All the capital for my second through 12th deals came from one of my best friends from highschool.
Once he forced me to start raising money from other people, I remember complaining to him that I hated raising capital.
You should have seen the stupefied look on his face, right before he said: “You realize you’re in the most capital-intensive business in the world, right?”
I admit that I had not realized that until that conversation. Not my finest hour.
I bumbled along, asking close friends and family for money, but doing little to expand my network. I adopted this totally self-defeating mindset, where I felt like our results were so good that people should be falling all over themselves to invest with us, and that, if they didn’t it was because they were stupid. And I refused to do the type of things that other capital-raisers do, like quoting IRRs and ROIs, because I felt like doing so was totally dishonest.
If you’ve ever run any kind of business, you can spot the problem right away: I needed customers (that’s what capital providers are: very special, highly-valued customers), but I wasn’t doing anything to find them and tell them our story. This is conceptually stupid, and the results bore that out: Adaptive Realty Fund 3 boasted a whopping ~$2.3MM in investor equity.
Anyway, over the past few years, I have radically re-shaped my approach to raising capital.
First, I really examined my own weird, defeatist nonsense. No magic fairy was going to descend from the heavens to Historic Filipinotown and shower me with capital. I needed to take ownership of this process and get good at it.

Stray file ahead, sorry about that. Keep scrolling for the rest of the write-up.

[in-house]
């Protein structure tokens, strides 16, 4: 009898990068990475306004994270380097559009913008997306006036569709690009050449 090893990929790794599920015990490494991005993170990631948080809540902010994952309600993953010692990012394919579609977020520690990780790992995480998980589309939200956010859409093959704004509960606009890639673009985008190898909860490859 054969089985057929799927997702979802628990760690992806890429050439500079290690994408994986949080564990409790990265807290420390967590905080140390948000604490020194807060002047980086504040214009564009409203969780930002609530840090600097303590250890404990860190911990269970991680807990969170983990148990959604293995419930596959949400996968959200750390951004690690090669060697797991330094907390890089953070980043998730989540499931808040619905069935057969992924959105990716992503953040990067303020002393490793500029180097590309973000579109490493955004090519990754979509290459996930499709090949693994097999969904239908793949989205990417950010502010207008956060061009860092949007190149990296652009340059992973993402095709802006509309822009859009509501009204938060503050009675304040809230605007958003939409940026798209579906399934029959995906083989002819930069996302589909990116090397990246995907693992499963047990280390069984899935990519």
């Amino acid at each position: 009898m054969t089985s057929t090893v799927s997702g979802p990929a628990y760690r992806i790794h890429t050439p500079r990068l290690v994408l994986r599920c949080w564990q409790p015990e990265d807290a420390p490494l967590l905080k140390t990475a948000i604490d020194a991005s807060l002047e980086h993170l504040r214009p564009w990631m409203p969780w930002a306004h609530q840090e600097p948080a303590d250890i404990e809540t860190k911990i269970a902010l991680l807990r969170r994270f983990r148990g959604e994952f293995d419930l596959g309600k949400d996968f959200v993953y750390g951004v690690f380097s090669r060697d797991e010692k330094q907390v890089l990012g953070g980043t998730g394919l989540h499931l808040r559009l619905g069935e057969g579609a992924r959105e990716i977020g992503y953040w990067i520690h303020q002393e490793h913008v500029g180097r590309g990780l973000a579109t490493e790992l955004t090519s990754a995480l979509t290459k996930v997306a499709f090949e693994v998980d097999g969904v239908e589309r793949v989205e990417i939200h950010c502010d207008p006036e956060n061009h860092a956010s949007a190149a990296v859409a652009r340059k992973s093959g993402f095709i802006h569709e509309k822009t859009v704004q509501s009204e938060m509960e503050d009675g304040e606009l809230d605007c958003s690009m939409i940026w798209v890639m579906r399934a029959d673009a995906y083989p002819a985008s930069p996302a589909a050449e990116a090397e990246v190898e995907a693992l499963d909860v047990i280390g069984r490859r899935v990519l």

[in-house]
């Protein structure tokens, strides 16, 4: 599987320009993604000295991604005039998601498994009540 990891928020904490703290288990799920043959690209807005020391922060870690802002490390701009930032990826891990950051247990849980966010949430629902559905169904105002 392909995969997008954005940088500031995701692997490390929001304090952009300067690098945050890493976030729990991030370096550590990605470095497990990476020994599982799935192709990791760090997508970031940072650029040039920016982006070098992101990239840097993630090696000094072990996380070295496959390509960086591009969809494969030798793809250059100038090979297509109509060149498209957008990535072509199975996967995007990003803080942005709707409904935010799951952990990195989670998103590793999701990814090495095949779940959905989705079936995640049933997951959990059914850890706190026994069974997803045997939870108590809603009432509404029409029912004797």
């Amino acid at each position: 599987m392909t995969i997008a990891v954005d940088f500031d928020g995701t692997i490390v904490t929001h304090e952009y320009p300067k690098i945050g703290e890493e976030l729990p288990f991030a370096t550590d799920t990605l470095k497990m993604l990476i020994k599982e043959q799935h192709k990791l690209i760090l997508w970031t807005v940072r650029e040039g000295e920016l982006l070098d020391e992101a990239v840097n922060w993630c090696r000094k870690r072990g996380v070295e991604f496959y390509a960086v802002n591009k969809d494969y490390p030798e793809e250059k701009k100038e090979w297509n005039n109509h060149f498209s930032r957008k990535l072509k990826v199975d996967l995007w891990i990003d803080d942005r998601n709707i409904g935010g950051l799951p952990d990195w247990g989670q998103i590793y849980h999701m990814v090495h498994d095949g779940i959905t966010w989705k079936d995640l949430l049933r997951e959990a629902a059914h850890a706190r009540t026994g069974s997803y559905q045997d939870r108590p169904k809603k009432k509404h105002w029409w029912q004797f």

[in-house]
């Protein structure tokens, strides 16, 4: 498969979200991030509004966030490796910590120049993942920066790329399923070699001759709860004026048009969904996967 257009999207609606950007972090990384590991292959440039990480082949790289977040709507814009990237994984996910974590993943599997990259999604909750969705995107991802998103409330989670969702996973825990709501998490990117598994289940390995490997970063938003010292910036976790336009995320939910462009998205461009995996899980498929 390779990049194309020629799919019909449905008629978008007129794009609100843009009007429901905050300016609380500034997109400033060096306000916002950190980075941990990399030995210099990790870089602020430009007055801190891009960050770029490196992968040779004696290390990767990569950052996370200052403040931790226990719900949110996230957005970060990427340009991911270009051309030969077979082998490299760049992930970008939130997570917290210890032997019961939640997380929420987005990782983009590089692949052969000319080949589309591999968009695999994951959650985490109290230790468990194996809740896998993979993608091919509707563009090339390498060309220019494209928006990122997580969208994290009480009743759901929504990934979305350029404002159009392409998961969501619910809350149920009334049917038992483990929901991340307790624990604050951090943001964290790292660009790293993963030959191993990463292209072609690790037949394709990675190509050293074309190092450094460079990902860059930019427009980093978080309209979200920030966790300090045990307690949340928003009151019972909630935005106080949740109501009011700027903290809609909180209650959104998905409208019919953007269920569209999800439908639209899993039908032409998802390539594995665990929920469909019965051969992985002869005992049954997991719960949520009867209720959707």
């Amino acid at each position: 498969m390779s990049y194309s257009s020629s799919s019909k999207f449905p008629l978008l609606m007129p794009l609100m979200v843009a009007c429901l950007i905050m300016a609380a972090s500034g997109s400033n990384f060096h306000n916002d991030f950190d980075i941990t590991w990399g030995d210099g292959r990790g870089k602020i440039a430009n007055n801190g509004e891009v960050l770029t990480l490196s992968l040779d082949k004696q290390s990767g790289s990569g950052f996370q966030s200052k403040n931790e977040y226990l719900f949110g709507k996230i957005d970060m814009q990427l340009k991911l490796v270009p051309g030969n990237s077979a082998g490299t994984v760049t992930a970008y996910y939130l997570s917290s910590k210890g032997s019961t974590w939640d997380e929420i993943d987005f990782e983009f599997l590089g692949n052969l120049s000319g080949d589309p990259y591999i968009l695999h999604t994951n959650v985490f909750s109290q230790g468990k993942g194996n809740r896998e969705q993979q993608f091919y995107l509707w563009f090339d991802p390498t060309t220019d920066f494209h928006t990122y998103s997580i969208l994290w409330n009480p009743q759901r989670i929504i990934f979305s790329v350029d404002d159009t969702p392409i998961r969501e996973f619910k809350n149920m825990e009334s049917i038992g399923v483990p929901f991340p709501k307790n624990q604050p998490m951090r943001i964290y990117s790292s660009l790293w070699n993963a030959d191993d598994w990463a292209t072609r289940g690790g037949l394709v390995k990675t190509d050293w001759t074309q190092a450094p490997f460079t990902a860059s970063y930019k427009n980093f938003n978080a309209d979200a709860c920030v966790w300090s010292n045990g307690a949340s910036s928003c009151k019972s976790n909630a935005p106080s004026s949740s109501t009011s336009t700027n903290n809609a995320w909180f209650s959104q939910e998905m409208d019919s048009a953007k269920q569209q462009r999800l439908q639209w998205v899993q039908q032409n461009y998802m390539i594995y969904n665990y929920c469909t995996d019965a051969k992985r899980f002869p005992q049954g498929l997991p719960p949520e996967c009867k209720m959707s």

Second, I realized that I wasn’t trying to get people to do something bad. We do really good deals. The numbers are great. Smart people who really pay attention invest with us once, then do it over and over again, because what we do makes sense. So telling prospective capital partners about what we do isn’t like being a sketchy used car salesman – it’s doing them a favor.
Third, I figured out a way to tell our story that doesn’t make me feel gross. We’re not sellers, I’m not going to quote IRRs and ROIs, and I’m not ashamed of it. That turns off the majority of potential investors and that’s fine. Instead, I focus on educating people about how we think about the world. There are enough weirdos with money who like to hold real estate forever to allow us to build a business. I just focus on those people and forget about everyone else.
Third, I realized that capital-raising isn’t really about sales, anyway. You’re not going to convince someone who doesn’t want to invest with you to change her mind. Instead, it’s about telling our story, over and over and over again, in blog posts, meetings, at conferences, over dinner or drinks, whatever, to as many relevant people as I could. Not in an annoying way (no one likes being cornered and bored to tears). But in an open, helpful way that meets people where they are and educates them about an opportunity that might be great for them.
Is capital-raising ever going to be my favorite part of the business? Nope… there’s just nothing that matches the thrill of finding the right building, seeing in my mind what it can become (physically, and then, as a result, economically), and then working with my partner and our team to actualize that vision.
But capital-raising is now something I enjoy. And that means I’m happy to do it, which has translated into major growth for our business. Which is what I should have known would happen, all along!